I returned the royally-priced vegetables to their respective bins, then bagged leeks, potatoes, garlic – and later googled Julia Child’s recipe for potage parmentier.

If I was stressed at work and tired on the way home, I forgot about it when I hobbled into my flat, washed my hands and got to work. Essentially, I used Julia Child’s recipe except I measured out my ingredients by visual approximation, used hot water at the start, added in fried diced onion and chopped garlic, and added diced carrot. I even followed her instructions to mash the vegetables with a fork at the end – it felt like the right thing to do…

I have to admit it did not smell wonderful whilst it was cooking (the leeks are to blame for this), and was not very pretty at the end (though this is probably more my fault than Julia Child’s!) – Matt needed plenty of gentle persuasion to let it into his mouth; but hey, the taste, I think, made up for it. The soup itself – just onions, garlic, leeks, potatoes, water, salt, a dribble of cream, a sprig of parsley – takes a little time as most good things do, but it is wonderfully simple and satisfying. We had a generous serving of soup each, with crusty baguette slices.

A quiet evening with my 2 other flatmates out; Matt cleaned the house and we went grocery shopping after dinner, and then… I was in for a pleasant surprise at home – dessert! Matt prepared calypso coffee and croissants with banana & jam – delicious! I learned the method of pouring cream on to the back of a spoon to keep the cream in a neat little layer at the top of the glass too (see above).

We are now flopped on the couch like dehydrated frogs, I am just listening to Norah Jones and feeling very sleepy…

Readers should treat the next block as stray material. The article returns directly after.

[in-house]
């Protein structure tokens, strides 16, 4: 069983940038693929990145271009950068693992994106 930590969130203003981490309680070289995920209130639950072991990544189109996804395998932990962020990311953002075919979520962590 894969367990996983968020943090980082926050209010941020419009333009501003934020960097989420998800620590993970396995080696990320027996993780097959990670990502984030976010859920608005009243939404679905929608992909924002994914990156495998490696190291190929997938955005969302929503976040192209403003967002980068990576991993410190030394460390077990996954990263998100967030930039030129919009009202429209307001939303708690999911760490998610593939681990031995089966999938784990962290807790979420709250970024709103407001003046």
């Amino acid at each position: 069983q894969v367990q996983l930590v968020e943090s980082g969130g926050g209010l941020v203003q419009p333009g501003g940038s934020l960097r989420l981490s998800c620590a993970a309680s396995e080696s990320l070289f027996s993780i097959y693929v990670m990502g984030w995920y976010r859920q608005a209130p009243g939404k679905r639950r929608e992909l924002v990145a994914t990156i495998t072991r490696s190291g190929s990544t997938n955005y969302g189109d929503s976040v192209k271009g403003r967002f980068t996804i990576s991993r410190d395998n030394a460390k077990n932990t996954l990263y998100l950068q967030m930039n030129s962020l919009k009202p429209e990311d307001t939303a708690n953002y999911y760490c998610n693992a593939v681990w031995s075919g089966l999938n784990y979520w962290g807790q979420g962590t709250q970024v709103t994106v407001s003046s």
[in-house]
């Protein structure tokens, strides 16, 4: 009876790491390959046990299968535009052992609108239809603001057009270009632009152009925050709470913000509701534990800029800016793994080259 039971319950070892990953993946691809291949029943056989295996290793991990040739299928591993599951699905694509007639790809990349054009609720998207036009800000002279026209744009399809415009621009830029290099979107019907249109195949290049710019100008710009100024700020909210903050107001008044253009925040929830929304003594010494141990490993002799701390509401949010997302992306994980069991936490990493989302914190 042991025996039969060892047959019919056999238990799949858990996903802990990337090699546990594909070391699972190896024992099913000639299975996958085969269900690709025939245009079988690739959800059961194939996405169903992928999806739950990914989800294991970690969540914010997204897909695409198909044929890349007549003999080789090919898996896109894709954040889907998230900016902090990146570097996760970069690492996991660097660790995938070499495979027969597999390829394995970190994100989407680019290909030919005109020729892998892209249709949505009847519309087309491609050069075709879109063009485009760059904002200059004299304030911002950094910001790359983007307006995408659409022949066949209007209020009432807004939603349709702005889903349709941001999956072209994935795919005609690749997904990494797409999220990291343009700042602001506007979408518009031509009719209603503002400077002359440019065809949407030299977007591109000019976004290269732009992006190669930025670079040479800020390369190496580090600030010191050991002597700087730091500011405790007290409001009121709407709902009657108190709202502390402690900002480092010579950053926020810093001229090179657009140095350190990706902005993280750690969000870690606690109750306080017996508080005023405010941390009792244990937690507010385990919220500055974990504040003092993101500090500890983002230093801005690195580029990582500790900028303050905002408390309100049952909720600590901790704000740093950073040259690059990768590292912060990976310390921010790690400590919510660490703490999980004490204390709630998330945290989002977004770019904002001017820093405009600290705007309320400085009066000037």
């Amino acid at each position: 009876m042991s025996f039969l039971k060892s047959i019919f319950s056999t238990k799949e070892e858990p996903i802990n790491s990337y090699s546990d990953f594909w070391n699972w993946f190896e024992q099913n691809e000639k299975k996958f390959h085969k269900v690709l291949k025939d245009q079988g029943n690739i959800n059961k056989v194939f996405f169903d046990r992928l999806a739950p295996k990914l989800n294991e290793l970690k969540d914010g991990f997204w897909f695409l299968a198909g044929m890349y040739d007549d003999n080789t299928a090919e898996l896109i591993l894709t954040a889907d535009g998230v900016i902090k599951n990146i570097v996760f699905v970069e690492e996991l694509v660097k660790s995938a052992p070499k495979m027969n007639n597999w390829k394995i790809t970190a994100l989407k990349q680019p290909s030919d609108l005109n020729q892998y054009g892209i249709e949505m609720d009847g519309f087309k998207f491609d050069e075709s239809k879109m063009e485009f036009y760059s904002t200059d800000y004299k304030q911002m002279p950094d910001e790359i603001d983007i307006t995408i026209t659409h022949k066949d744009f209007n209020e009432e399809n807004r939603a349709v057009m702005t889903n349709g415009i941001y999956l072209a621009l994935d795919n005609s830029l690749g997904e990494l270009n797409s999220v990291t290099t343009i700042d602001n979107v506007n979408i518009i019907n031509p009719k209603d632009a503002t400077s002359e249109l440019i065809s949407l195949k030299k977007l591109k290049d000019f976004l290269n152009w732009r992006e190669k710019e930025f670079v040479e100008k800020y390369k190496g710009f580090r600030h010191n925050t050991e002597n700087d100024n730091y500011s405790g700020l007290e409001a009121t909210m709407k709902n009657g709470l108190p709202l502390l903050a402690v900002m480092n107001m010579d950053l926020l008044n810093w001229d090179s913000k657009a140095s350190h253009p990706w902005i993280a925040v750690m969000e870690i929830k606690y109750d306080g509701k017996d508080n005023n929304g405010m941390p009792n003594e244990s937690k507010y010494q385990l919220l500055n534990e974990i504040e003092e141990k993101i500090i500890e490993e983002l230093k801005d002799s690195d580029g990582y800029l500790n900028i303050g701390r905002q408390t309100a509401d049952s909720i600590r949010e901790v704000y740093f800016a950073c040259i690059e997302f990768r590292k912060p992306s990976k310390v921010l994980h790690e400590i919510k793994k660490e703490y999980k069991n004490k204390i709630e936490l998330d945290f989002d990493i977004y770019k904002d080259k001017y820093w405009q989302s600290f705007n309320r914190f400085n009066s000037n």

PS. Today, I tried bread with peanut butter & maple syrup for fun – well, I really tried this because (true story) – I was too lazy to take jam out from the fridge. Experiment paid off though, I feel; it was quite nice!

Time for a shower. Ciao!

How to cook an omelette: Julia Child

No clever arrangement of bad eggs ever made a good omelette.
~ C. S. Lewis

I watched this last night just before I went to bed.

No dream last night could distract me from my Julia-omelette-making-mission this morning.

Everything went well until I got to the swirling and jerking bit (a little tricky on the kind of stove we have too which isn’t a flat surface). Good heavens, I was glad none of my flatmates were there to witness it. It was hilarious, especially at 7.15 in the morning! I made myself laugh. Try as I might, it didn’t quite look like how it did in Julia’s video either…

By the time I rolled it onto a plate though, it appeared to look almost like Julia’s… (albeit slightly overdone in my bid to jerk the omelette into a roll… sigh!)

Modifications: I added fresh rosemary leaves to the herb sprinkle on the omelette (see previous post for current-rosemary-obsession-explanation).